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DeleteString() is called from the main compression loop every time a new character is read into the look-ahead buffer. It uses a standard binary tree deletion algorithm to delete a phrase from the text window.

DeleteString() first determines whether the node is really in the tree. It is possible for the AddString() routine to have already deleted a string because it was a duplicate. If this is the case, the work has been done, and the routine can return.

void DeleteString( int p ) { int replacement; if ( tree[ p ].parent == UNUSED ) return; if ( tree[ p ].larger_child == UNUSED ) ContractNode( p. tree[ p ].smaller_child ); else if ( tree[ p ].smaller_child == UNUSED) ContractNode( p, tree[ p ].larger_child ); else { replacement = FindNextNode( p ); DeleteString( replacement ); ReplaceNode( p, replacement ); } }

If the string is presently in the tree, there are two possibilities for a deletion strategy. If either of the node’s children are unused, deleting the node is just a matter of closing the link between the current node’s parent and the child in use, effectively pulling the node out of the tree. This is done by a routine called ContractNode().

**Figure 8.9** Tree before contraction of node p.

**Figure 8.10** Tree after contraction of node p.

The situation is a little more complicated if the node to be deleted has children on both the larger_child and smaller_child nodes. When this is the case, the alternate deletion algorithm has to be used. The way to delete node p when both children are used to find the node in the tree either directly before or indirectly after node p in the ordered list of nodes. In this program, we find the next smaller node. This is done in the FindNextNode() routine and is accomplished by taking the first smaller_child branch, then following the larger_child branches until an UNUSED smaller_child is found. This next smaller node in the list is the replacement node.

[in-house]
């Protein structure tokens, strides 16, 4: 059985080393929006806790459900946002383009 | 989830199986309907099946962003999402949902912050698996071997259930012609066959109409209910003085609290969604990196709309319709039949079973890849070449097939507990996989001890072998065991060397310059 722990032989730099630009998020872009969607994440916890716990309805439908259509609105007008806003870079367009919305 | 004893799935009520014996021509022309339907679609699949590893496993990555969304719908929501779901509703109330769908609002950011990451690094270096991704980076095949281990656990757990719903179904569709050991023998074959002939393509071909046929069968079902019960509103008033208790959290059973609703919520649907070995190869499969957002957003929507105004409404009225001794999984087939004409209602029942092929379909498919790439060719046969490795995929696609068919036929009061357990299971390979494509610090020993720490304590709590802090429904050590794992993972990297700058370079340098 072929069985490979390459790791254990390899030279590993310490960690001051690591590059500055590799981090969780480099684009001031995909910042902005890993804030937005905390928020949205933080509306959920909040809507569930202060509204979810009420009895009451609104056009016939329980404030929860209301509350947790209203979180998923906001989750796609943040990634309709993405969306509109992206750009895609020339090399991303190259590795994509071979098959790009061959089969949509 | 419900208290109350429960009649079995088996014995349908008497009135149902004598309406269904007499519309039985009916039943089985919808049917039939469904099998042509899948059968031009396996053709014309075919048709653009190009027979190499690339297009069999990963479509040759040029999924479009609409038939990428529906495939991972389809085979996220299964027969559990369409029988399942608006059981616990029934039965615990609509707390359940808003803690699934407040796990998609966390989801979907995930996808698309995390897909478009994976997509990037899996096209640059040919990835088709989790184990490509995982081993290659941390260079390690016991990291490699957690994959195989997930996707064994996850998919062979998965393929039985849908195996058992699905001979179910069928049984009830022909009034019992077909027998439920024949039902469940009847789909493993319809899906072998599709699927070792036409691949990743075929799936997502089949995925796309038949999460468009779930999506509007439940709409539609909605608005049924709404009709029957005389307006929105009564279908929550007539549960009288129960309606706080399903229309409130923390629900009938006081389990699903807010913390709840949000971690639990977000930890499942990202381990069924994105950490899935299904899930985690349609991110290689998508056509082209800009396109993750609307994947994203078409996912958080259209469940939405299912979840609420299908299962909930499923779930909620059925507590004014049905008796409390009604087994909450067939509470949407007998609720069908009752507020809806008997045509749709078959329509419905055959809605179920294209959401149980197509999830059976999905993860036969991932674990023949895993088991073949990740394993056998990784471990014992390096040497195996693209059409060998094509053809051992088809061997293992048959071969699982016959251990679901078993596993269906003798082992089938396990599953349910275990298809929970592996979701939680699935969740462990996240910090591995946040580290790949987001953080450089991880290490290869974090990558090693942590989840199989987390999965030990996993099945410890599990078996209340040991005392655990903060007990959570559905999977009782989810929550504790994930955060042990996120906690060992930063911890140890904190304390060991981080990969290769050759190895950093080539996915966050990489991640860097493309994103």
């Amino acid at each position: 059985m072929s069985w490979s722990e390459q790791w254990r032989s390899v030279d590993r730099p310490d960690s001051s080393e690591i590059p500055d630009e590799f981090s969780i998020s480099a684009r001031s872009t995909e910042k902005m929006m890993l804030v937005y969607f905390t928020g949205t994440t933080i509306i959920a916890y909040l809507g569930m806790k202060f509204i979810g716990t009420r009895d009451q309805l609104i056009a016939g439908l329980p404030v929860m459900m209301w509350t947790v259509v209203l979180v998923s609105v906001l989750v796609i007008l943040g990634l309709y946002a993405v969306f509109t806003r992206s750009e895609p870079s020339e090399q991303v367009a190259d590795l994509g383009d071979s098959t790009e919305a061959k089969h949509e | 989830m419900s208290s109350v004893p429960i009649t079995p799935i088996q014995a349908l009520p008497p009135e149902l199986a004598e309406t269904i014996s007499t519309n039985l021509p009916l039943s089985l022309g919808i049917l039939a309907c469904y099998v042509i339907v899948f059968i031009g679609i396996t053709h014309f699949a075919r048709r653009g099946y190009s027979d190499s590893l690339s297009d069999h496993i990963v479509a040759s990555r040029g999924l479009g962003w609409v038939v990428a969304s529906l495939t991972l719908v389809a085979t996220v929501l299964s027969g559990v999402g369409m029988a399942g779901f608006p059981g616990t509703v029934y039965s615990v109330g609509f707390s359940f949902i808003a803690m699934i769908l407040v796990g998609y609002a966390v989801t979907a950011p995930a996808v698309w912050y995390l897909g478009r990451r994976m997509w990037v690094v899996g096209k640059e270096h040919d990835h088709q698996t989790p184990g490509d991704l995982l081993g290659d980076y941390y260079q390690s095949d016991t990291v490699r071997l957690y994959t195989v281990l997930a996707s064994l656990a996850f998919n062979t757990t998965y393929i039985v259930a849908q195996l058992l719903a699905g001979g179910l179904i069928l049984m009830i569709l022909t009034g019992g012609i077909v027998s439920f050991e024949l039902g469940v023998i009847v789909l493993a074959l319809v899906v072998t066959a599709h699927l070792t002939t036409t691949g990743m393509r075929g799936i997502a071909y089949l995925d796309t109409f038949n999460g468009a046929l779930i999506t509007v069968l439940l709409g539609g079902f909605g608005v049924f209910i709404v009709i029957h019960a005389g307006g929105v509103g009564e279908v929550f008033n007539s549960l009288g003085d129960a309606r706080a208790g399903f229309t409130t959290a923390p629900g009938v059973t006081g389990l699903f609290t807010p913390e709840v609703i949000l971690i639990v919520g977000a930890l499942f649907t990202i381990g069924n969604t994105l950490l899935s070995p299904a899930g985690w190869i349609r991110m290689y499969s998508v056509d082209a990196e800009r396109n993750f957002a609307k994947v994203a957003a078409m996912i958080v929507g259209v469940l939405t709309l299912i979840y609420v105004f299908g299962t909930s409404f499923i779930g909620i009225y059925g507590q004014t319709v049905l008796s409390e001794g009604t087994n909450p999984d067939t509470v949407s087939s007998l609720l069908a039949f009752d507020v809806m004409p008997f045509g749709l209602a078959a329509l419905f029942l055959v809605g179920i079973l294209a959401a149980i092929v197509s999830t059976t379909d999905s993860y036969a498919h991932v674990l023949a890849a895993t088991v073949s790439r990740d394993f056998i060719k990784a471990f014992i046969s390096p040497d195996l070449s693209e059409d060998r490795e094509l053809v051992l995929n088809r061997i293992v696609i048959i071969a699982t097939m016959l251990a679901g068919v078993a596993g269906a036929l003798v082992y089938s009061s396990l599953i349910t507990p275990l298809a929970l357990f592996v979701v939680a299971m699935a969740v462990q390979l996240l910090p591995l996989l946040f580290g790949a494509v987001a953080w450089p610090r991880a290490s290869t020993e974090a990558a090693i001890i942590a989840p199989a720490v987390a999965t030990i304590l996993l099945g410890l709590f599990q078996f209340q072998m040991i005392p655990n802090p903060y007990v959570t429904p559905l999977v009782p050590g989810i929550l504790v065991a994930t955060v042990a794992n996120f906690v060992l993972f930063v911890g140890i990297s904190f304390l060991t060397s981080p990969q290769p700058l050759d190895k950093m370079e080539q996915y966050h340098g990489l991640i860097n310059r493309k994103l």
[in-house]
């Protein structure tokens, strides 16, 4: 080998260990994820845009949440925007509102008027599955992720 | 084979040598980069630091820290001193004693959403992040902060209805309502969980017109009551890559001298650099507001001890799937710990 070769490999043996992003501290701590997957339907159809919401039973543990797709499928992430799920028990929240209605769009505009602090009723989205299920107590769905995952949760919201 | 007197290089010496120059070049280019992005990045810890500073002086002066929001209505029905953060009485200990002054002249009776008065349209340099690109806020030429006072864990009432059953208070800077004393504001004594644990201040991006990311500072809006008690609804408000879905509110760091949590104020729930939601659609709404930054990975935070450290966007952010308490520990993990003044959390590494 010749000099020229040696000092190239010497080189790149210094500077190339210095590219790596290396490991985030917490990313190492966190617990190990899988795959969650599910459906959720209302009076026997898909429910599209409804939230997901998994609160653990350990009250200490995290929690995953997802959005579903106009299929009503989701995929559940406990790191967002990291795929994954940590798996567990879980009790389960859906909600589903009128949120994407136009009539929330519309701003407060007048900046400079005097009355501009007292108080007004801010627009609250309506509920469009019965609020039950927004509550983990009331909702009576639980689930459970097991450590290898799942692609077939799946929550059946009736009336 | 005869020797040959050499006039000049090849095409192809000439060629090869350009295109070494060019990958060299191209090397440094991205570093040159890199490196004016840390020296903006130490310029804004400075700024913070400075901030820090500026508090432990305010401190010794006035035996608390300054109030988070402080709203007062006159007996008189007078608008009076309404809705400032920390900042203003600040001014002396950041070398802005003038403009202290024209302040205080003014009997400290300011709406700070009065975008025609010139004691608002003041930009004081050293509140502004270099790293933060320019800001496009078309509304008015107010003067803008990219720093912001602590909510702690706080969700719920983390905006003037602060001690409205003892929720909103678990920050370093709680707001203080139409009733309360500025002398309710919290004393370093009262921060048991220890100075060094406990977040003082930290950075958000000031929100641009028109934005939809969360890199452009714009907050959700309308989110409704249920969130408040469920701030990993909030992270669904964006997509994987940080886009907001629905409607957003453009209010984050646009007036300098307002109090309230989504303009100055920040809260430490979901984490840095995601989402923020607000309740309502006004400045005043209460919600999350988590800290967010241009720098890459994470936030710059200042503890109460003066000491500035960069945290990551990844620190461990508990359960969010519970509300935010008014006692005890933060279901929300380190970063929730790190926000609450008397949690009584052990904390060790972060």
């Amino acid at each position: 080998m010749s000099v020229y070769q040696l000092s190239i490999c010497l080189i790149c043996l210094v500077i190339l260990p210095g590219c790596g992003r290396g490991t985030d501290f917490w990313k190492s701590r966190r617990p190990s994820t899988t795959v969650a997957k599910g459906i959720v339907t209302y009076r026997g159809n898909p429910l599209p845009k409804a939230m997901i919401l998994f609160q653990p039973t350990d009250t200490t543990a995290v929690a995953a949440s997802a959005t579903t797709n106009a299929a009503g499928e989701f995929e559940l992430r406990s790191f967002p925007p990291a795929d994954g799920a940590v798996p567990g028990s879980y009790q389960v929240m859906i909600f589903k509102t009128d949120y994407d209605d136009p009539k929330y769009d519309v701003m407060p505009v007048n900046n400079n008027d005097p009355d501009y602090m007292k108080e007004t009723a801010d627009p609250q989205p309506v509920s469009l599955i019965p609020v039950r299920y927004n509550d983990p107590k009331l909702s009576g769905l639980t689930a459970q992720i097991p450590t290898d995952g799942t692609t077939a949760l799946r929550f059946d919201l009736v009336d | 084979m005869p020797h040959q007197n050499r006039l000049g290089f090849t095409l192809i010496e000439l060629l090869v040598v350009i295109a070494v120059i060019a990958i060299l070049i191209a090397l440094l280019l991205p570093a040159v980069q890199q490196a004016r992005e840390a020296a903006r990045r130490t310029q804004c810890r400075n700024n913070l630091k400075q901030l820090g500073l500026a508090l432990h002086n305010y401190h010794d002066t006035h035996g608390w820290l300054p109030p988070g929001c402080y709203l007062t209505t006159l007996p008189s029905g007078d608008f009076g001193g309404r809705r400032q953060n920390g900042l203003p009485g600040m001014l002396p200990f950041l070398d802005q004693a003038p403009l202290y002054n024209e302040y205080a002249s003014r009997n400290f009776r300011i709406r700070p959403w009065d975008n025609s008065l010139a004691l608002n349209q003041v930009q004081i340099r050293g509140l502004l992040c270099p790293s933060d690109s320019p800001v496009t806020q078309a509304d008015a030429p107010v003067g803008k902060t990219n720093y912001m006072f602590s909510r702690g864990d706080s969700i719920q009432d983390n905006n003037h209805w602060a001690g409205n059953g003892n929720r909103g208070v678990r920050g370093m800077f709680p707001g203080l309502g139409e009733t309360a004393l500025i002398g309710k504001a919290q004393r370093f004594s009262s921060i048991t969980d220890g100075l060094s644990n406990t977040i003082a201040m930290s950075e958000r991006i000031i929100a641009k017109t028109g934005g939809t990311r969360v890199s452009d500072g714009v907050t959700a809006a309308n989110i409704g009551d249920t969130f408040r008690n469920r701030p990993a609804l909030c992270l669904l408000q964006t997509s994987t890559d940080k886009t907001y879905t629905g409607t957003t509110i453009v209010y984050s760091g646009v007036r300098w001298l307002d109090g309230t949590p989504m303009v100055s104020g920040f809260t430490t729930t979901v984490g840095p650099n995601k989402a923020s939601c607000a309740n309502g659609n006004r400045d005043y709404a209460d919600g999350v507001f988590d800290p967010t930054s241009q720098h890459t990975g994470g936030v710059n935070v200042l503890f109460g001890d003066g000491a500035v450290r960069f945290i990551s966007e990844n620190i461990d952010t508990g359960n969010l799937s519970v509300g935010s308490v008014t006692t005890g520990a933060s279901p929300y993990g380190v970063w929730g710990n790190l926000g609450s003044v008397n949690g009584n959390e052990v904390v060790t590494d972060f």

The replacement node is then deleted from the tree, with a recursive call to DeleteString(). Out of control recursion is not a worry at this point, since the replacement node by definition has at least one UNUSED child. This means we will never go more than one level deep in our recursion.

After the replacement node has been deleted, it is used to replace the original deleted node. This is done by a routine called ReplaceNode() which simply inserts it in the tree in the same position as the original node.

The support routines used by AddString() and DeleteString() are ContractNode(), ReplaceNode(), and FindNextNode(). ContractNode() deletes a node when one of the children is UNUSED. To do this, the used child is linked with the parent, effectively pulling the node out of the tree. The deleted node has its parent node set to UNUSED, which is what is used internally to determine if a node is in use.

void ContractNode( int old_node, int new_node ) { tree[ new_node ].parent = tree[ old_node ].parent; if ( tree[ tree[ old_node ].parent ].larger_child == old_node ) tree[ tree[ old_node ].parent ].larger_child = new_node; else tree[ tree[ old_node ].parent ].smaller_child = new_node; tree[ old_node ].parent = UNUSED; }

ReplaceNode() is used during the deletion process when a new_node is going to be dropped into the tree on top of the old_node. It is assumed that the new_node is not currently linked to the tree. When the operation completes, the old_node will have been removed, and this is indicated by setting the parent to UNUSED.

void ReplaceNode( int old_node, int new_node ) { int parent; parent = tree[ old_node ].parent; if ( tree[ parent ].smaller_child == old_node ) tree[ parent ].smaller_child = new_node; else tree[ parent ].larger_child = new_node; tree[ new_node ] = tree[ old_node ]; tree[ tree[ new_node ].smaller_child ].parent = new_node; tree[ tree[ new_node ].larger_child ].parent = new_node; tree[ old_node ].parent = UNUSED; }

FindNextNode() is called when the DeleteString() routine needs to find the next smaller node in the sorted list. It first takes the smaller branch from the starting node, then follows the larger branches until an UNUSED child is located. The node with the UNUSED larger_child is the next highest in the list. This routine assumes that the node has a next smallest node, meaning it has to have a smaller_child branch.

int FindNextNode( int node ) { int next; next = tree[ node ].smaller_child; while ( tree[ next ].larger_child != UNUSED ) next = tree[ next ].larger_child; return( next ); }

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